The name “Cuyamungué” is a Tewa geographical name meaning “pueblo ruin where they threw down the stones.” Native Americans often name places for physical landmarks with which they are familiar. This name refers to a hill where huge stone boulders are “thrown down.” Today it is known as, “the hill where the stones are slipping.” Needless to say the land of the Institute is a very sacred and historically significant place to Tewa people.
Quantum Physics the End of Dualism?
by Thomas Herold
The exploration on consciousness will be an increasingly subject in Quantum Physics as any observation is changing the results of the experiments we perform. At the very small the illussion of matter becomes more obvious and the realization that nothing is independend from each other more conclusive. ———–> Full Article
Each workshop contains a specifically designed series of ritual postures to provide the context for a journey of self-discovery. We go deep within utilizing the Cuyamungue Method – which includes a established ritual journey method. Introductory workshops are are prerequisites for advanced classes.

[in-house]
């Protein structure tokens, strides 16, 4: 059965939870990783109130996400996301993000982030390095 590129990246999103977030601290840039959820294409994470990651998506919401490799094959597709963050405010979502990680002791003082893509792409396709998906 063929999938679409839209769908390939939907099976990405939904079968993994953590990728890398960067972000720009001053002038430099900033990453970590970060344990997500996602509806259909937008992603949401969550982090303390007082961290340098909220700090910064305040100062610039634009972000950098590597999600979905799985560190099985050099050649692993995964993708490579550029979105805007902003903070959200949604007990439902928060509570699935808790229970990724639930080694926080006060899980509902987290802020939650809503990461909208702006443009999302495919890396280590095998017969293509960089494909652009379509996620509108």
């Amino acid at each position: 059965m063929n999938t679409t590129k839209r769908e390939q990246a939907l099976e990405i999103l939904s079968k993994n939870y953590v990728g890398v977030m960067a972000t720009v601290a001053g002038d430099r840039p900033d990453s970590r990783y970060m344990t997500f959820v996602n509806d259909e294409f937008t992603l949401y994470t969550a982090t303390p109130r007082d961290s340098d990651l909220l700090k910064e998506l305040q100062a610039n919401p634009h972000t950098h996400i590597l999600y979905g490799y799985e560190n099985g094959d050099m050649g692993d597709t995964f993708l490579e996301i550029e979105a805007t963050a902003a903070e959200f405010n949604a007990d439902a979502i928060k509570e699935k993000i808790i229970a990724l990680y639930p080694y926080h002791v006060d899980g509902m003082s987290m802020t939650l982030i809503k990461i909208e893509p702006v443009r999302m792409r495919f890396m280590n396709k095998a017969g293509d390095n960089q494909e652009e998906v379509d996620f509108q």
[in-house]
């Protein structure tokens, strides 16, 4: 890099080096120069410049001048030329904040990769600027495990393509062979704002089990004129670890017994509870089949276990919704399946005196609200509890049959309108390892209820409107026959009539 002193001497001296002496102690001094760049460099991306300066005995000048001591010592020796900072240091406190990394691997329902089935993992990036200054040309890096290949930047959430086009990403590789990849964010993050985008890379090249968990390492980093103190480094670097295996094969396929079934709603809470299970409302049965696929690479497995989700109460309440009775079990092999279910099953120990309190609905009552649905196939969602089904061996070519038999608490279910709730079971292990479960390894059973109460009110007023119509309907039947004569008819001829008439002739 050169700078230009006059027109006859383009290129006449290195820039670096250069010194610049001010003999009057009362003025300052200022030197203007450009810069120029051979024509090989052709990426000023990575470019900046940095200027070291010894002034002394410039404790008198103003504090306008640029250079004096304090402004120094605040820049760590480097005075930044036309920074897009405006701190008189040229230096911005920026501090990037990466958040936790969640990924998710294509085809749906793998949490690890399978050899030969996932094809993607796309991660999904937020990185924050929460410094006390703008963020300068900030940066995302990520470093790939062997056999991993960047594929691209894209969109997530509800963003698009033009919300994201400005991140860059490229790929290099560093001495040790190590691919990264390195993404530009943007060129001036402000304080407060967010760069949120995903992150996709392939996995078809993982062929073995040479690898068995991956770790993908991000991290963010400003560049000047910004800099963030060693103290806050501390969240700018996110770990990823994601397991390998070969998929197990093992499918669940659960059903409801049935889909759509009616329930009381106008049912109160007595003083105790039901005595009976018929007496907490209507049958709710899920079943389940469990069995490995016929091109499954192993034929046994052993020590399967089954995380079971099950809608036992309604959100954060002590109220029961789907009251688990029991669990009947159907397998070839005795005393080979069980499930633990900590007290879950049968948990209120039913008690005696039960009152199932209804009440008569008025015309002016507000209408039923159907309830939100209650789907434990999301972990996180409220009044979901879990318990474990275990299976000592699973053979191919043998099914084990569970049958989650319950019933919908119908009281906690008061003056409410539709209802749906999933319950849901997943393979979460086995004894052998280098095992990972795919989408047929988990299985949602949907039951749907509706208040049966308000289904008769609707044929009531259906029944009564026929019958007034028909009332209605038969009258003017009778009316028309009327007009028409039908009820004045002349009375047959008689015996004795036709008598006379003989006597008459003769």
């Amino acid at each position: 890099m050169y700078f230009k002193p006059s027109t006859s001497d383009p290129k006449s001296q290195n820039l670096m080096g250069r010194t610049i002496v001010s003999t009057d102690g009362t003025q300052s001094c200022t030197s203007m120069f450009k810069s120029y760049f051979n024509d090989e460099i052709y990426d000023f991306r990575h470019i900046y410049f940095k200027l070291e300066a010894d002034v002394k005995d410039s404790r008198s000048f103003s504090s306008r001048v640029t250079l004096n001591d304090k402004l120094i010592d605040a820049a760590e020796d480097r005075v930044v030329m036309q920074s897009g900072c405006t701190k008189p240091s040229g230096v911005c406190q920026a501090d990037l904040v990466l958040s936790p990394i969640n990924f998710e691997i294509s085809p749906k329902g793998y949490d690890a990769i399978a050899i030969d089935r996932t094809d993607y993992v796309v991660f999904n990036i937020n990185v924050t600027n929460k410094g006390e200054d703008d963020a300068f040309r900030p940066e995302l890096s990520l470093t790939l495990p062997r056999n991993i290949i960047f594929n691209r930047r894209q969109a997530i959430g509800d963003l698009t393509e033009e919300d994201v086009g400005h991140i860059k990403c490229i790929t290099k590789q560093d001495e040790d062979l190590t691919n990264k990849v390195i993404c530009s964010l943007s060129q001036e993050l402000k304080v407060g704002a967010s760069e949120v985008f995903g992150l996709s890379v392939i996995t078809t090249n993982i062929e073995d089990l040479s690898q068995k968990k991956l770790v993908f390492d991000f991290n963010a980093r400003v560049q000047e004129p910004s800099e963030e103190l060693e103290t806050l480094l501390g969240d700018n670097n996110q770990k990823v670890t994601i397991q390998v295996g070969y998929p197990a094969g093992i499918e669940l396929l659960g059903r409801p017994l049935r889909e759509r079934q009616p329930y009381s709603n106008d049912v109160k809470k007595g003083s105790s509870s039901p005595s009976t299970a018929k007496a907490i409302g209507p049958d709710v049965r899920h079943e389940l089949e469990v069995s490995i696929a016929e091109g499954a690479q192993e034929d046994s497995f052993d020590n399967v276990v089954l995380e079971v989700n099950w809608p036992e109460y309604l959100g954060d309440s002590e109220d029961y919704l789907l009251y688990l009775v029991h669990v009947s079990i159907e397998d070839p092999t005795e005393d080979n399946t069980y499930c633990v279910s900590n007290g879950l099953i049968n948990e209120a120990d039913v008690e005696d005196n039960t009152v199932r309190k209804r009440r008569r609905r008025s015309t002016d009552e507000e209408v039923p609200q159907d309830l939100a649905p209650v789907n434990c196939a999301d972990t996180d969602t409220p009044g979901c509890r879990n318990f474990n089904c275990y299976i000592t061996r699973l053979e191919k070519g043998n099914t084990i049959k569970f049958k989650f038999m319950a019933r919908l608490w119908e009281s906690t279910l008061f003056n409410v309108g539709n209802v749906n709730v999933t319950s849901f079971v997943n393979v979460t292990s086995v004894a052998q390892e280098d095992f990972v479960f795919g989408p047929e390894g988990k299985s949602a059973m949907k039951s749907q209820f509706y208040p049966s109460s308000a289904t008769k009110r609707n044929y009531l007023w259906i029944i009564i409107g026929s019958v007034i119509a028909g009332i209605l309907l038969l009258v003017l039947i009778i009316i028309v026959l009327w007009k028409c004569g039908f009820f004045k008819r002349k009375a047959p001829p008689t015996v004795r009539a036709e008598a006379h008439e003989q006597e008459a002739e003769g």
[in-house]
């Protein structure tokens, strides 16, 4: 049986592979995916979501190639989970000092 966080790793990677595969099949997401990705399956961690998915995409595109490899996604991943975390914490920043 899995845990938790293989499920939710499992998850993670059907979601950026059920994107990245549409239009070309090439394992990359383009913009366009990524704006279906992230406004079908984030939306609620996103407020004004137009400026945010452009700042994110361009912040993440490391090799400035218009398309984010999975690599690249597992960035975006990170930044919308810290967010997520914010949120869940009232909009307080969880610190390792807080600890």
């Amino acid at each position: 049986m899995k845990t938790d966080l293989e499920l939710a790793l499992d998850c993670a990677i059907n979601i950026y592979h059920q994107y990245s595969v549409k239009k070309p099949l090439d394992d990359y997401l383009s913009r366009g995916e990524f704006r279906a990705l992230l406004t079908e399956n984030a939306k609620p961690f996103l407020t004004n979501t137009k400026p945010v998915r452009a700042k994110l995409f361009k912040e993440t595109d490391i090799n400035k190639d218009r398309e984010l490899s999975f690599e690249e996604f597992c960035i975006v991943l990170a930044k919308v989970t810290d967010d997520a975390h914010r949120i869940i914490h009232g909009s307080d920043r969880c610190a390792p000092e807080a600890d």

Here is the workshops and events for 2016 at the Cuyamungue Institute, so you can get the jump-start on making your plans to join us this season. future. Feel free to ask questions.
April 23rd – 29th – Volunteer Week at CI – If interested, ask us for details
April 30th / May 1st – Maypole Celebration
May 26 – 29 – Board of Directors Meeting
June 17th – 21st – Initiatory Training
July 27th – 31st – Initiatory Training
August 3 – 7 – Initiatory Training – Advanced Course
August 16 – 21 – Instructor Training – Contact us
August 23 – 28 –Men’s Conclave Contact us
September 21st – 25th – Masked Trance Dance – Contact us
The Cuyamungue Institute, like many non-profit organizations, has limited resources. We are proud of the scope of work we have already accomplished. However, there is much more to do, and we depend upon your support. We always use our all resources with great care. Our focus and key priority to continue to ensure the financial stability of CI for the future.